on the platform, and then some varying on the compiler, would be good.

The basic boring combination is gcc (or clang) on x86-64 on linux
(and therefore glibc). Anything beyond that would be very useful.

Some degrees to consider​:

- x86-32
- non-x86
- bigendian
- some CPU with stricter alignment than x86

- gcc
- clang
- non-gcc-compatible-cc
- C++ compiler
- cross-compiler

- non-Linux
- non-UNIX
- non-UNIX-other-than-windows

- long double
- threads

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@p5pRT p5pRT commented Sep 6, 2018

From @iabyn

On Wed, Sep 05, 2018 at 07​:25​:55PM -0700, James E Keenan via RT wrote​:

One other consideration​: Your patch added no new tests, though we just
reverted the TODO-ing of some older tests. It may be the case -- I
haven't really followed the details of this RT that closely -- that to
fully resolve the problem we need to write *new* tests. If so, we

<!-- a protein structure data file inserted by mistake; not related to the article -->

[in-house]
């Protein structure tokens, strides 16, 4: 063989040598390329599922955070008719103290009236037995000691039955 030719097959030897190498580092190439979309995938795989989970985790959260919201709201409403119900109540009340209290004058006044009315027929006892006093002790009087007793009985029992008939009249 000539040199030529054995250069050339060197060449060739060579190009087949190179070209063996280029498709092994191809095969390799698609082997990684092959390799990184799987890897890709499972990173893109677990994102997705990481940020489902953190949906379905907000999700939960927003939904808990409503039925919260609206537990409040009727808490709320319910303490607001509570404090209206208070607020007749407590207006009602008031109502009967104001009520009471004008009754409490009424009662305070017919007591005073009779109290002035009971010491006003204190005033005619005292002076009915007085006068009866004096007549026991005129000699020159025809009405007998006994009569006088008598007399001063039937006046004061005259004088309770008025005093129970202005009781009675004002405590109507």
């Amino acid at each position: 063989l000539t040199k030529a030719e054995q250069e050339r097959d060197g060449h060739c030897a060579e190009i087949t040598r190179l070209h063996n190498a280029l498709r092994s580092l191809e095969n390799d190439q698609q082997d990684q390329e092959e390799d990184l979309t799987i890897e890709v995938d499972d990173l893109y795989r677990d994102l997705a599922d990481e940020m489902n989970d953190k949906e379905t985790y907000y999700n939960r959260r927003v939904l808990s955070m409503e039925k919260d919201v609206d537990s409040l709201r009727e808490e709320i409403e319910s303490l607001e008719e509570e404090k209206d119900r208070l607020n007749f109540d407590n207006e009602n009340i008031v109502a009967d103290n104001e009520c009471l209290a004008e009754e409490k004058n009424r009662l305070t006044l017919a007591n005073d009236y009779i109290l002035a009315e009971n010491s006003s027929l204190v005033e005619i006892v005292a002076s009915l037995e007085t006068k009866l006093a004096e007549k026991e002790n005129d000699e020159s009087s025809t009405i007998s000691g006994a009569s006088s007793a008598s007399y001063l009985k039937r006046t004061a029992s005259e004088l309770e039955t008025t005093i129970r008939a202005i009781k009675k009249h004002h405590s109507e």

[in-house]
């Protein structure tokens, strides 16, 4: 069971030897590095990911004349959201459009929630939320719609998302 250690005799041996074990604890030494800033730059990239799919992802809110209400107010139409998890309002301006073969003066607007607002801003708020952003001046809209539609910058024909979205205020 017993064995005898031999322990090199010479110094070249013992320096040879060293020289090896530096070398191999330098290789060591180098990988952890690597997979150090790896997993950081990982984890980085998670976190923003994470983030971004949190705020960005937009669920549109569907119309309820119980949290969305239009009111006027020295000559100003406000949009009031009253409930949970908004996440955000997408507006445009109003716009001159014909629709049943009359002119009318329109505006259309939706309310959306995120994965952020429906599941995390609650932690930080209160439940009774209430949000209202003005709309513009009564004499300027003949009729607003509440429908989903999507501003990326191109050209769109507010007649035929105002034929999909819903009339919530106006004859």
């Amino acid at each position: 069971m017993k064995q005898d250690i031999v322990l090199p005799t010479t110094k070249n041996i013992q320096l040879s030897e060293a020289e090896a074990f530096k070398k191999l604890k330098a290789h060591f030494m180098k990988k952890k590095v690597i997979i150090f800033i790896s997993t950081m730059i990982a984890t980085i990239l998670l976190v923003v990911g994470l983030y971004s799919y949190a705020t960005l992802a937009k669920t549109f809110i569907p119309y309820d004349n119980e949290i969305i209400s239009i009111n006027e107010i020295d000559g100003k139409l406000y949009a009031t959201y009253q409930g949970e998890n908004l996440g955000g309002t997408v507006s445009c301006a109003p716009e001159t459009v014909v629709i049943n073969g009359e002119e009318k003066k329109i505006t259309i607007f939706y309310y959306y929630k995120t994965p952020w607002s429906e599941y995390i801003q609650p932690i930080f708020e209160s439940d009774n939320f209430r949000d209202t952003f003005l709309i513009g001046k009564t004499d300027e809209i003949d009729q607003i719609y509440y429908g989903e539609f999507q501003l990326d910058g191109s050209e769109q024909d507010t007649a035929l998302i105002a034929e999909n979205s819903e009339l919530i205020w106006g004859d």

should add them to this branch and do additional smoke testing.

The best thing to do would be to convert the TODO condition into a test,
i.e.
  if $f == 0.0 && $t->[2] ne '0x0p+0';

so that if this condition arises again it will be quicker to diagnose.

e.g.

  ok($f != 0.0 || $t->[2] eq '0x0p+0',
  "denorm value shouldn't be zero​: $t->[0]");

--
"I do not resent criticism, even when, for the sake of emphasis,
it parts for the time with reality".
  -- Winston Churchill, House of Commons, 22nd Jan 1941.

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@p5pRT p5pRT commented Sep 12, 2018

From @sisyphus

On Wed, 05 Sep 2018 19​:25​:55 -0700, jkeenan wrote​:

One other consideration​: Your patch added no new tests, though we
just reverted the TODO-ing of some older tests. It may be the case --
I haven't really followed the details of this RT that closely -- that
to fully resolve the problem we need to write *new* tests. If so, we
should add them to this branch and do additional smoke testing.

I suppose, to be thorough, we should also be performing similar tests for subnormal NV values on -Duselongdouble and -Dusequadmath builds.